In a business, it's not about just filling a quota as Commercial Marketing Manager, Natalie notes
"When it comes to any kind of diversity, for me it’s not about fulfilling a quota, ‘We have X% of females in the business’ will only get you so far. How many of those women have progressed within the company? How many women sit on the board? What are you doing to support, develop and nurture the women you employ?
That’s why I know we’re so lucky at Open Study College to not only have a high percentage of female employees, but we also have a female CEO, female Directors and offer flexible working to support women, and men, balance their careers and home life. "
Rebecca, Senior Student Services Adviser says
"Equality to me means that everyone, regardless of their gender, age, ability, race etc, has the right to make the most out of their lives. To be truly equal regardless of what we wear, look like or believe in.
I personally believe that equality is important as it empowers people and gives both a sense of purpose and personal achievement. I believe it’s important to raise our children to be who they want to be, not what society thinks they should be. Such a simple yet effective act of acceptance can really help to shape the future.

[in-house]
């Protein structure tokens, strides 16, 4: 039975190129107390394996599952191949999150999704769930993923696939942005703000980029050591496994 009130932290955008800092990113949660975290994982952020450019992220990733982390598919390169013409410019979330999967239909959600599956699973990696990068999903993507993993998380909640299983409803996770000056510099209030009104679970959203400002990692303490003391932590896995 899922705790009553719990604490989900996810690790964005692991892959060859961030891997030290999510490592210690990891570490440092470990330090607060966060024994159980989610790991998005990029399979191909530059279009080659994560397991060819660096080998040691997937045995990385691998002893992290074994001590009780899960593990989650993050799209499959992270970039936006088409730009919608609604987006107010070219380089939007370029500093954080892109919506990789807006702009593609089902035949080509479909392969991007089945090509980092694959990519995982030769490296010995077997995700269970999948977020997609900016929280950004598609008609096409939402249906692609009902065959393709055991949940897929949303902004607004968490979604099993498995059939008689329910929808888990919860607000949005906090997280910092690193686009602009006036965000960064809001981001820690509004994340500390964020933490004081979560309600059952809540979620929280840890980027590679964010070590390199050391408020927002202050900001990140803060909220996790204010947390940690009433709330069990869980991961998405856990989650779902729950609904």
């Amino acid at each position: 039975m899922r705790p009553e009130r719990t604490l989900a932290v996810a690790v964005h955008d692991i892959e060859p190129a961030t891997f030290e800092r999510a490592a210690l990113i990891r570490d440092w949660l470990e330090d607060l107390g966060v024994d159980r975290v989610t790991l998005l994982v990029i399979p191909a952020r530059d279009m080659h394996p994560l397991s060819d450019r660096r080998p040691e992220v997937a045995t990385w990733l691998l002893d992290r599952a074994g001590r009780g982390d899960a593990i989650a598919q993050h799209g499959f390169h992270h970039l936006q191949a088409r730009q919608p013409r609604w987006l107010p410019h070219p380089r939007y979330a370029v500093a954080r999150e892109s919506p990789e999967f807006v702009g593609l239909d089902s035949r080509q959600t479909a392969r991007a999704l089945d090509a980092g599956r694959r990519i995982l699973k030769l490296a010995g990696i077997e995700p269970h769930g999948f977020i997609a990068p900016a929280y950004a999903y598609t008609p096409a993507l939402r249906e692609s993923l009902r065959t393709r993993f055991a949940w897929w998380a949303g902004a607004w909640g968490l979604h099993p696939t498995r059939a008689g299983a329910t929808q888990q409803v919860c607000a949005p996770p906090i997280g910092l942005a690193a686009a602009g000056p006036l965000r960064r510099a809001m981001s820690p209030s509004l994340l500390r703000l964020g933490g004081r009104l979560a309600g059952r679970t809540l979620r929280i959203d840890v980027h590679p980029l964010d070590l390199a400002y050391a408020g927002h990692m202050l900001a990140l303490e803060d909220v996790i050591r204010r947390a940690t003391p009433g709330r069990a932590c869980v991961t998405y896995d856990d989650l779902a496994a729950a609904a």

I have witnessed male nurses get funny looks when they disclose that they are indeed both male and a nurse. Why shouldn’t a male and a female carry out the same jobs?!
I also have a friend who used to be an engineer at a car garage and when a customer asked for an engineer to check his exhaust, she said “sure I’ll come out to your car now” and he replied “aren’t you going to ask one of the blokes”. I couldn’t believe the ignorance!
As Stormzy said during his speech at The 2020 Brit Awards, “…the best male is nothing without the best females…”.